Industry backs new manufacturing strategy


Denham Sadler
Senior Reporter

Technology and commercialisation sits at the heart of the federal government’s $1.5 billion manufacturing strategy, according to the METS Ignited growth centre chief executive Adrian Beer, and that’s a good thing for the economic recovery.

Prime Minister Scott Morrison on Thursday unveiled the Modern Manufacturing Strategy, which includes $1.3 billion in co-investment grants for research collaboration and commercialisation, $107.2 million for supply chain resilience and another round of the Manufacturing Modernisation Fund.

The strategy exclusively targets six priority sectors identified by the government: resources technology and critical minerals processing, food and beverage, medical products, recycling and clean energy, defence and space.

Adrian Beer
Adrian Beer: The METS sector industry growth centre chief says the strategy is good news for the recovery

Mr Beer, the chief executive of mining, equipment, technology and services industry growth centre METS Ignited, said the strategy was “really positive”, especially with its focus on technology.

“The announcement around boosting the economy through a manufacturing strategy recognised the technological capability that has been developed in our primary industries,” Mr Beer told InnovationAus.

“What’s different for me about this announcement is the recognition of the role that technology plays in the sectors where Australia has a national strength. A lot of focus is on leveraging that technical capability, turning that into products and services and commercialising it locally.

“That’s a hat tip to the research sector and the innovation capabilities we have in Australia and to shift the focus to commercialising that technology and making sure we have a manufacturing sector to allow tech companies to commercialise innovation here in Australia.”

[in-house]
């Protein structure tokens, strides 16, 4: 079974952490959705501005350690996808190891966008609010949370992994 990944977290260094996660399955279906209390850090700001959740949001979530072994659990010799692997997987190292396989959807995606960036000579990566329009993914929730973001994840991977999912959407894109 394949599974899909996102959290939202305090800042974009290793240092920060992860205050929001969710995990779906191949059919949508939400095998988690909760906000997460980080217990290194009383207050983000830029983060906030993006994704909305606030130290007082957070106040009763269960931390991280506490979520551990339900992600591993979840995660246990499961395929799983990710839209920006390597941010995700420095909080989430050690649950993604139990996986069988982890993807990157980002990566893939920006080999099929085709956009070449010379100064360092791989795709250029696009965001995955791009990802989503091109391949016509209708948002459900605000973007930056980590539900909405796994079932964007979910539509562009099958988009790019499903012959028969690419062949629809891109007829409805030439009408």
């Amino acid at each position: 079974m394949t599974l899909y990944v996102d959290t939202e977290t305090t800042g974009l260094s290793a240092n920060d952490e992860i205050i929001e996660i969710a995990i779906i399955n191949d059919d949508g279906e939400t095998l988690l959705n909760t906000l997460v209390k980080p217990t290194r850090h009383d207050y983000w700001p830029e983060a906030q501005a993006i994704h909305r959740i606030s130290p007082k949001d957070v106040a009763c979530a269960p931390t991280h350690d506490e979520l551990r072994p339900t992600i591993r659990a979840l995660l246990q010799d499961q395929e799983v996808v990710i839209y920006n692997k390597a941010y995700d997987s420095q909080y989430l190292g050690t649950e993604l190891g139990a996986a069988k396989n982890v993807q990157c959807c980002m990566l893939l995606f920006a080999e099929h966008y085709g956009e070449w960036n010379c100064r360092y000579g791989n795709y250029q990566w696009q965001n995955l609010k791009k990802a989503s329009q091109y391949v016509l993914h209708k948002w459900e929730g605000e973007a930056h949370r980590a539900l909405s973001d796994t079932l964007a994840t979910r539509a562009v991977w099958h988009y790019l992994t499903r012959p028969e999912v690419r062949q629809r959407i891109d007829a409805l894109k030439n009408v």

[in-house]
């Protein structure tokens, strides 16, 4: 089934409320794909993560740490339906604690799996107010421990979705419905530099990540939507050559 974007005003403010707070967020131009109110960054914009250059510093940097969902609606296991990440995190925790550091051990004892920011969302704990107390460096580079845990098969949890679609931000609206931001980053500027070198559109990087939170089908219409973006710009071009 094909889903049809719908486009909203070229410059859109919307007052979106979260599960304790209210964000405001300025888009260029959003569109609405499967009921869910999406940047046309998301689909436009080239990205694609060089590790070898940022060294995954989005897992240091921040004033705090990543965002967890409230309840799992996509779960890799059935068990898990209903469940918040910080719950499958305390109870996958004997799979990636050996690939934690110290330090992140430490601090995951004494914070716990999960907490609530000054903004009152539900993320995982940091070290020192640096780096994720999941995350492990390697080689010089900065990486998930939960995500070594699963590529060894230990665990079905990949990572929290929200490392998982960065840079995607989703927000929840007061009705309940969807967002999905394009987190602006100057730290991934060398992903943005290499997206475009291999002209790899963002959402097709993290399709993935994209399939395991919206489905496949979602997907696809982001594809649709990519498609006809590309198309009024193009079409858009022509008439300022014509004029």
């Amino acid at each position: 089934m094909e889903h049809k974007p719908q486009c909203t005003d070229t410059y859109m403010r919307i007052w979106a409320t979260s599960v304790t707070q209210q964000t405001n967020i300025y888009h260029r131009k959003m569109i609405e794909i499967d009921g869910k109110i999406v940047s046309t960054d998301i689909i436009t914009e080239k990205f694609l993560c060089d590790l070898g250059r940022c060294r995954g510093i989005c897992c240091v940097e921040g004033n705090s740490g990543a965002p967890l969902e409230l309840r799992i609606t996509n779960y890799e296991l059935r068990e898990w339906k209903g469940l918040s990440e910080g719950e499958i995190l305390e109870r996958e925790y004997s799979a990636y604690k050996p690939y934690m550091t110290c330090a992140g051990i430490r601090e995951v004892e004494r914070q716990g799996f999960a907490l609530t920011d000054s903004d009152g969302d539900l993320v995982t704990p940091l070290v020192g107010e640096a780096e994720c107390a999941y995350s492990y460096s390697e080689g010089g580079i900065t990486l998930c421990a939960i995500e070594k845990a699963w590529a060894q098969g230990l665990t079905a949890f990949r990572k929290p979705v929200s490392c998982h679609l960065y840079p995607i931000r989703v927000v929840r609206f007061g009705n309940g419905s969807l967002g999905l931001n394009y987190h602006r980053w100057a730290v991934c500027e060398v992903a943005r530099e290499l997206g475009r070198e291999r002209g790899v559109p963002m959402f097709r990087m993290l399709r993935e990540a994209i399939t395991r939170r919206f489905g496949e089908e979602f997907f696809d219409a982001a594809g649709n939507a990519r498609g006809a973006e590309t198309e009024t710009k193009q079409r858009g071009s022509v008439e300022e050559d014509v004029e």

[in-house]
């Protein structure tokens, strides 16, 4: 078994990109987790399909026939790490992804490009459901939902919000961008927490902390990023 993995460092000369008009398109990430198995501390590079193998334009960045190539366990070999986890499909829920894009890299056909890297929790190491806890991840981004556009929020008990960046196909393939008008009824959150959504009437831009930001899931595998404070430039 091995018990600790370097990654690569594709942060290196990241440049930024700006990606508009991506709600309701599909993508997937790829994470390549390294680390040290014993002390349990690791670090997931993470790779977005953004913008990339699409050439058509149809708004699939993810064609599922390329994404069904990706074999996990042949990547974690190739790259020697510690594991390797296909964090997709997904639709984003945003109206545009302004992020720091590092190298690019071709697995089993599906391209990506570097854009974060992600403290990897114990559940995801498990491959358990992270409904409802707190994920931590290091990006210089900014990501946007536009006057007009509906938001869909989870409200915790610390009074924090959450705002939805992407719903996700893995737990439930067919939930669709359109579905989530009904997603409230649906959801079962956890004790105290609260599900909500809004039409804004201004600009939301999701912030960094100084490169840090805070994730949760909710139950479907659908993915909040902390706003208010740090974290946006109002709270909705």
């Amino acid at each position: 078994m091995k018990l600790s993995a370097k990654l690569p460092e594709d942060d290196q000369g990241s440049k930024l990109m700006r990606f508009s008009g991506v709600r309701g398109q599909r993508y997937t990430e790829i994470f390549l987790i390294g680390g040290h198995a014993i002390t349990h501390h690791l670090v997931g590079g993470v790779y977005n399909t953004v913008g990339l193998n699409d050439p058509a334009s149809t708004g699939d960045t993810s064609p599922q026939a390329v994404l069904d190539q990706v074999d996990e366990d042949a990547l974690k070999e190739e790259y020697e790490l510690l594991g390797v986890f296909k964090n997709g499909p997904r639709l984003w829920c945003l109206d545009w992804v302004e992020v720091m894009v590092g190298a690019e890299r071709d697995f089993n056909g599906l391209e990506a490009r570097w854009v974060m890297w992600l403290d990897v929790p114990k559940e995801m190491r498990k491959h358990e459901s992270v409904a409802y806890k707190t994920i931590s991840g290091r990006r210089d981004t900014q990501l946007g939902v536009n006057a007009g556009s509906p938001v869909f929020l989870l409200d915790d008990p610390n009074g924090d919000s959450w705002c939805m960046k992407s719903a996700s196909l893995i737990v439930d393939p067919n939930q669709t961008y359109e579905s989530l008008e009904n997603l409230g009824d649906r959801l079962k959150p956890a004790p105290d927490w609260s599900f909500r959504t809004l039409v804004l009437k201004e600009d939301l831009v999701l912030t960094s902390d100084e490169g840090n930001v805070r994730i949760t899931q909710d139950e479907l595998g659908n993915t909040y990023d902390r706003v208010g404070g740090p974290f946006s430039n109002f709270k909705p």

This commercialisation issue is a crucial piece of the puzzle, Mr Beer said, and needs to be the focus of the manufacturing strategy looking forward.

“We’re very good at developing technologies and innovations to address the operational requirements of our primary industries but we often don’t see those innovations become products that the rest of the market can buy,” he said.

“The way this announcement has shifted the direction is that the outcome of the grant funding are products that can serve manufacturers in Australia and be sold to the industry. It’s actually about the ability to turn research outcomes into products and services in advanced manufacturing, as opposed to just investing in innovation and tech outcomes for production.”

The strategy was quickly criticised by the Opposition, with shadow industry minister Brendan O’Connor and shadow assistant minister for manufacturing Louise Pratt labelling it a “re-packaged re-announcement”.

“They’ve spent seven years attacking and undermining Australian manufacturing, goading Australian car manufacturers to leave our shores and now they want Australians to believe they support manufacturing – what a waste of years of economic growth and taxpayers’ money,” the shadow ministers said.

“Australia has always been a nation that makes things, but this ability is shrinking as the manufacturing sector has been contracting not growing under a government that goaded car manufacturers to leave our shores. The Morrison government must do more to support the Australian manufacturing sector.”

METS Ignited’s Mr Beer backed the six sectors that the government has selected as the target of the bulk of the funding.

“Picking those areas is leveraging inherent strengths within the supply chains of the industries that we’re successful in, and the emerging sectors are the industries that want access to the technologies that are being developed in traditional industries,” he said.

“All of the technologies they need to address their challenges are consistent across sectors – data and analytics, remote ops and autonomy and automation.

“We often default to thinking about commodities being produced or the end-market being the focus of these investments. but really this is an investment in the horizontal technology capability that sits in the Australian economy that serves these sectors, which are the national competitive advantage.”

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